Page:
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How to Read a Mill Test Report (MTR)?

What is a Material Test Report (MTR)?

A material test report (MTR) quantifies the specific chemical and physical properties of a particular manufactured product. An MTR is a document used in the metal industry that certifies as a guarantee from the manufacturer to the supplier or end user. Coastal Flange sends Material Test Reports with every order or an email copy if specified or requested.

Here is a sample MTR from Coastal Flange:

Sample MTR

Though some companies may have a different design for their reports, the information on them is typically the same.

How to interpret an MTR?

For first time viewers of a MTR it can be overwhelming upon first glance. However, once you know the basic components you will be a pro in no time.

Step 1: Customer Details

At the top of the page you will see details relating the manufacturer as well as the customer. You will see details such as customer purchase order information, sales order number, and tag number if applicable.

Step 2: Product Description and Specification

The next section pertains to the product quantity and item description. You will see the number of items with the same specification such as inside diameter, governing specification (AWWA, ANSI, ASME, etc.) and the product (blind, ring, weld neck, slip-on, etc.) classification. Depending on the raw material you may see thickness as well.

The product specification refers to the ASME and ASTM standards applied to a material. Most metals used in pressure application are required to meet a specific set of standards. ASME uses the “SA” prefix while ASTM includes the letter “A”.

Step 3: Heat Code (a.k.a. Heat Number)

Every MTR will include a heat code for identification. This code or “heat” is created from a single grouping of forgings generated from the same piece of billet in one forging session. Heat codes identify the physical and chemical composition of our flanges and custom materials. The heat code is stamped or engraved into the material like DNA.

Along with the “heat”, mills forge an additional piece known as the “test piece” or “coupon”. This piece undergoes destructive testing per ASME code to obtain physical traits. Chemical attributes include the percentage of elements prescribed in the acceptance range.

Step 4: Chemical Analysis

In the center of our MTR you will find the Chemical Analysis. This is the percentage values of Carbon (C ), Manganese (Mn), Phosphorus (P), Sulfur (S), Silicon (Si), Chromium (Cr), Nickel (Ni), Molybdenum(Mo), Vanadium (V), and Copper (Cu). The chemical breakdown of the steel determines if the product is fit for purpose according to the relevant ASME or ASTM standards.

Step 5: Physical Properties

On the left center of our MTR is Physical Properties. Physical Properties is determined through testing the mechanical properties that appraise a material’s tensile strength (PSI), yield point (PSI), elongation, reduction of area percentage, and Brinell hardness number (BHN).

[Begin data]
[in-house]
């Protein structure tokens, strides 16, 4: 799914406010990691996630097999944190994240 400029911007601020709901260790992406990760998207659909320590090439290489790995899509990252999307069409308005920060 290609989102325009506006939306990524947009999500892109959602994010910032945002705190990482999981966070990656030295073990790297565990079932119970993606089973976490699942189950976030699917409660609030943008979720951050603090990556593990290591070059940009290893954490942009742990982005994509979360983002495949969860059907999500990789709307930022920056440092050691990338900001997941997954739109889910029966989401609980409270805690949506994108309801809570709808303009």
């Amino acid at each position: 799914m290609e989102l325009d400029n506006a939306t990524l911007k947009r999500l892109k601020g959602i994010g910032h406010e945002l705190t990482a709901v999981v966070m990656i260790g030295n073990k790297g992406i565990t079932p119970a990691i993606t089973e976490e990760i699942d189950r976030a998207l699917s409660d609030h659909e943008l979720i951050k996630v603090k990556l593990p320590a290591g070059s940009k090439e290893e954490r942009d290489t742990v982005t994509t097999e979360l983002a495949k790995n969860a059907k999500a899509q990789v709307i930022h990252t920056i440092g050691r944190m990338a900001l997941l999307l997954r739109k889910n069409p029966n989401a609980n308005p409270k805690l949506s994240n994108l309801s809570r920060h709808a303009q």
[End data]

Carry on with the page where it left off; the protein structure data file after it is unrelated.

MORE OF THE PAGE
Yield point is where the stress of a force permanently changes the shape of the material. Tensile strength is the force required for the material to break or fail. Both tensile strength and yield point are measured in pounds per square inch (PSI). The reduction of area percentage is measured by the difference of the cross-sectional area of a tensile test piece before and after breakage.

Elongation is how much a material can stretch or bend in relation to its original length. Elongation is calculated as the percentage difference between yield point and tensile strength. The greater the elongation, the more ductility a material has.

While strength is the amount of force a material can withstand before failing and toughness is the ability to resist fracturing, harness is the ability to withstand friction and abrasion. The Brinell hardness test (BHN) is determined by using a steel indenter and applied force to dent a material. The size of the dent determines the Brinell hardness number (BHN).

Step 6: Heat Treatment

If applicable to your product, you may see a heat treatment. Heat treatments alter the physical and/or chemical attributes of a material. Treatments can include heating or chilling the material in extreme temperatures to ensure the desired effect. This can include the hardening or softening of a material. A few commonly used heat treatments include: tempering, annealing, normalizing, austenitizing, carburization, hardening, and more.

Step 7: Quality Assurance

A quality assurance statement that confirms compliance from the manufacturer is often placed on the MTR. Coastal Flange uses ISO:9001:2015 certified Quality Management System practices to ensure the quality expectations are being met.

Reasons to use a manufacturer who supplies MTRs

When looking for a manufacturer it is highly recommended that you work with a company provides MTRs. This is your documentation and assurance that the product meets the necessary standards for your project.

About Coastal Flange

Coastal Flange is a manufacturer and distributor of pipe flanges form ½” through 200” OD in ASME, AWWA, ANSI, industry standard, and large diameter custom engineered flanges. The Jersey Village, Texas facilities are located in the hub of the oil, gas, and petrochemical industry, which allows easy access to rail, truck, air, and water transportation. Celebrating 36 years in business and thousands of flanges shipped each year, Coastal Flange is dedicated to meeting all your pipe flange needs.

Contact Coastal Flange with any questions or to receive a quote tailored.
Phone: 713-937-3333
Email: Sales@coastalflange.com

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